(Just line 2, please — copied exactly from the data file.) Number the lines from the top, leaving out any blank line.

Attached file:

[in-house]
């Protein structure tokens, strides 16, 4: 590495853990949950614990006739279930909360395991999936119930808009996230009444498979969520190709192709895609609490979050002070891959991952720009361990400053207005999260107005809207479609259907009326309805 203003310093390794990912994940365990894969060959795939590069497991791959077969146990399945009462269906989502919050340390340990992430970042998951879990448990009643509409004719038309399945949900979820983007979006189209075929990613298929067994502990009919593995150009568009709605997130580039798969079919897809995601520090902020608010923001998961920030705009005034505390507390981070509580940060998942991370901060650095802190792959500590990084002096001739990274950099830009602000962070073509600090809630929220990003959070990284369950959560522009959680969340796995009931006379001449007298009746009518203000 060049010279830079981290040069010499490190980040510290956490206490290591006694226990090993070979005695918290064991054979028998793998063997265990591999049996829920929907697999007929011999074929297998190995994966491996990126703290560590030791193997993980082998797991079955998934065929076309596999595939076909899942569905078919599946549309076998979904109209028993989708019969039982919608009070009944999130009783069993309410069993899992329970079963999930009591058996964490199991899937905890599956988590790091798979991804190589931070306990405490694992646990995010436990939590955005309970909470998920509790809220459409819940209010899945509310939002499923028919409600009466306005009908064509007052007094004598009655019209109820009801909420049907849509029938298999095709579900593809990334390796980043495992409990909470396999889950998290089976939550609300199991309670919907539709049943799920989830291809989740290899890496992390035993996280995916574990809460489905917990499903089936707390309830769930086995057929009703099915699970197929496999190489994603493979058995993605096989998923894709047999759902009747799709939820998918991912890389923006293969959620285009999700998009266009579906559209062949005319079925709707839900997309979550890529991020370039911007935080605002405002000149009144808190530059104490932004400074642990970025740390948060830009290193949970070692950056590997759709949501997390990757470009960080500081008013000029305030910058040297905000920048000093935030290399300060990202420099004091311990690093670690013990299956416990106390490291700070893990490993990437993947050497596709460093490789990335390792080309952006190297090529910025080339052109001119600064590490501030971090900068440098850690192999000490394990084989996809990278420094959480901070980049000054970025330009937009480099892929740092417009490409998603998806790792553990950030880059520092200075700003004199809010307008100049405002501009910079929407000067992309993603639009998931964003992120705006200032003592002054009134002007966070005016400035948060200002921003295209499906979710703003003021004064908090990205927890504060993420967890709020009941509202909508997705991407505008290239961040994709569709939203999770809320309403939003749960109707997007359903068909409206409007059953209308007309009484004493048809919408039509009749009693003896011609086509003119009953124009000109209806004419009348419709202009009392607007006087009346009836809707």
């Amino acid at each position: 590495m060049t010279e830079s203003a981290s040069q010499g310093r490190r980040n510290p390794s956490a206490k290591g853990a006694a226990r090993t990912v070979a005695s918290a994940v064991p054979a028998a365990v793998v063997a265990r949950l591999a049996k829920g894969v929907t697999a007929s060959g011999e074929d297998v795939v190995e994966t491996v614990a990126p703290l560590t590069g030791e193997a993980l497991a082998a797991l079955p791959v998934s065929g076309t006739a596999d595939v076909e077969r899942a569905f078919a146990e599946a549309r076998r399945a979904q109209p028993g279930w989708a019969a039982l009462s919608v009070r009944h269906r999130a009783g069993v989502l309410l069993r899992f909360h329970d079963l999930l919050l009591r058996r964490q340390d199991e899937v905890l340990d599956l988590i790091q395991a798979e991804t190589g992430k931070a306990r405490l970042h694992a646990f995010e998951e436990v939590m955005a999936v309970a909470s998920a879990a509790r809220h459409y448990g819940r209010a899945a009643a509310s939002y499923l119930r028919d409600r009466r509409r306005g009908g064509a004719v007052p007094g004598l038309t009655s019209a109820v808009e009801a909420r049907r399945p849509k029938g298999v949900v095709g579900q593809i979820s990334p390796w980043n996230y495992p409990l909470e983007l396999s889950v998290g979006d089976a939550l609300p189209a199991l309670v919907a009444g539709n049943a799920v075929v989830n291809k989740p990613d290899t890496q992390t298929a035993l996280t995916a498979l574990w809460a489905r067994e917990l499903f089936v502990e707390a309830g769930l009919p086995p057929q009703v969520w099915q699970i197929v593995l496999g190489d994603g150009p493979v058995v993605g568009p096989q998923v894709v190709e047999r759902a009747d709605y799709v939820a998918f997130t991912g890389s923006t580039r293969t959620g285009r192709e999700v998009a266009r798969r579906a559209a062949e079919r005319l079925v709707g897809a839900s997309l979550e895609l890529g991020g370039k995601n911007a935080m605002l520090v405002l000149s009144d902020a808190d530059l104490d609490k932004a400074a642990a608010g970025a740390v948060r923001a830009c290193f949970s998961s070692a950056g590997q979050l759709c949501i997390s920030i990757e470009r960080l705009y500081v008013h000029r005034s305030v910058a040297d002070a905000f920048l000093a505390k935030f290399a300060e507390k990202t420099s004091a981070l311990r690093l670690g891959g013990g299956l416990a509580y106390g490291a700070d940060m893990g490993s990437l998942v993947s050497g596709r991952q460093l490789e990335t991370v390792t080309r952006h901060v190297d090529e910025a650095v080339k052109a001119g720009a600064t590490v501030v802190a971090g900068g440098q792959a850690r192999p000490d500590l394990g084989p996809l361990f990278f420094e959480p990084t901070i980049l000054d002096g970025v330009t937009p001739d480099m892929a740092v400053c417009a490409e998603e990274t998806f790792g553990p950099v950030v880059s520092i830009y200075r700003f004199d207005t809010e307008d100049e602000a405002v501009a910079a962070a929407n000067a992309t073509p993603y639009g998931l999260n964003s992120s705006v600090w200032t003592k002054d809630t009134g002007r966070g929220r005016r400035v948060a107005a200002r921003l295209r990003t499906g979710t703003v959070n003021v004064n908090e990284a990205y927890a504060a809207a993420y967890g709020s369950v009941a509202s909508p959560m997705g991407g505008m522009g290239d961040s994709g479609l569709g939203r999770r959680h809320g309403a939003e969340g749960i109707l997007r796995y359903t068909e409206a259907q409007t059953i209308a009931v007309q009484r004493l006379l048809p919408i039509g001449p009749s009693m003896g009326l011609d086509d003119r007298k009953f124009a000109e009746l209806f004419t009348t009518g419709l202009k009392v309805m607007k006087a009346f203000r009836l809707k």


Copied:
């Protein structure tokens, strides 16, 4: 590495853990949950614990006739279930909360395991999936119930808009996230009444498979969520190709192709895609609490979050002070891959991952720009361990400053207005999260107005809207479609259907009326309805 203003310093390794990912994940365990894969060959795939590069497991791959077969146990399945009462269906989502919050340390340990992430970042998951879990448990009643509409004719038309399945949900979820983007979006189209075929990613298929067994502990009919593995150009568009709605997130580039798969079919897809995601520090902020608010923001998961920030705009005034505390507390981070509580940060998942991370901060650095802190792959500590990084002096001739990274950099830009602000962070073509600090809630929220990003959070990284369950959560522009959680969340796995009931006379001449007298009746009518203000 060049010279830079981290040069010499490190980040510290956490206490290591006694226990090993070979005695918290064991054979028998793998063997265990591999049996829920929907697999007929011999074929297998190995994966491996990126703290560590030791193997993980082998797991079955998934065929076309596999595939076909899942569905078919599946549309076998979904109209028993989708019969039982919608009070009944999130009783069993309410069993899992329970079963999930009591058996964490199991899937905890599956988590790091798979991804190589931070306990405490694992646990995010436990939590955005309970909470998920509790809220459409819940209010899945509310939002499923028919409600009466306005009908064509007052007094004598009655019209109820009801909420049907849509029938298999095709579900593809990334390796980043495992409990909470396999889950998290089976939550609300199991309670919907539709049943799920989830291809989740290899890496992390035993996280995916574990809460489905917990499903089936707390309830769930086995057929009703099915699970197929496999190489994603493979058995993605096989998923894709047999759902009747799709939820998918991912890389923006293969959620285009999700998009266009579906559209062949005319079925709707839900997309979550890529991020370039911007935080605002405002000149009144808190530059104490932004400074642990970025740390948060830009290193949970070692950056590997759709949501997390990757470009960080500081008013000029305030910058040297905000920048000093935030290399300060990202420099004091311990690093670690013990299956416990106390490291700070893990490993990437993947050497596709460093490789990335390792080309952006190297090529910025080339052109001119600064590490501030971090900068440098850690192999000490394990084989996809990278420094959480901070980049000054970025330009937009480099892929740092417009490409998603998806790792553990950030880059520092200075700003004199809010307008100049405002501009910079929407000067992309993603639009998931964003992120705006200032003592002054009134002007966070005016400035948060200002921003295209499906979710703003003021004064908090990205927890504060993420967890709020009941509202909508997705991407505008290239961040994709569709939203999770809320309403939003749960109707997007359903068909409206409007059953209308007309009484004493048809919408039509009749009693003896011609086509003119009953124009000109209806004419009348419709202009009392607007006087009346009836809707």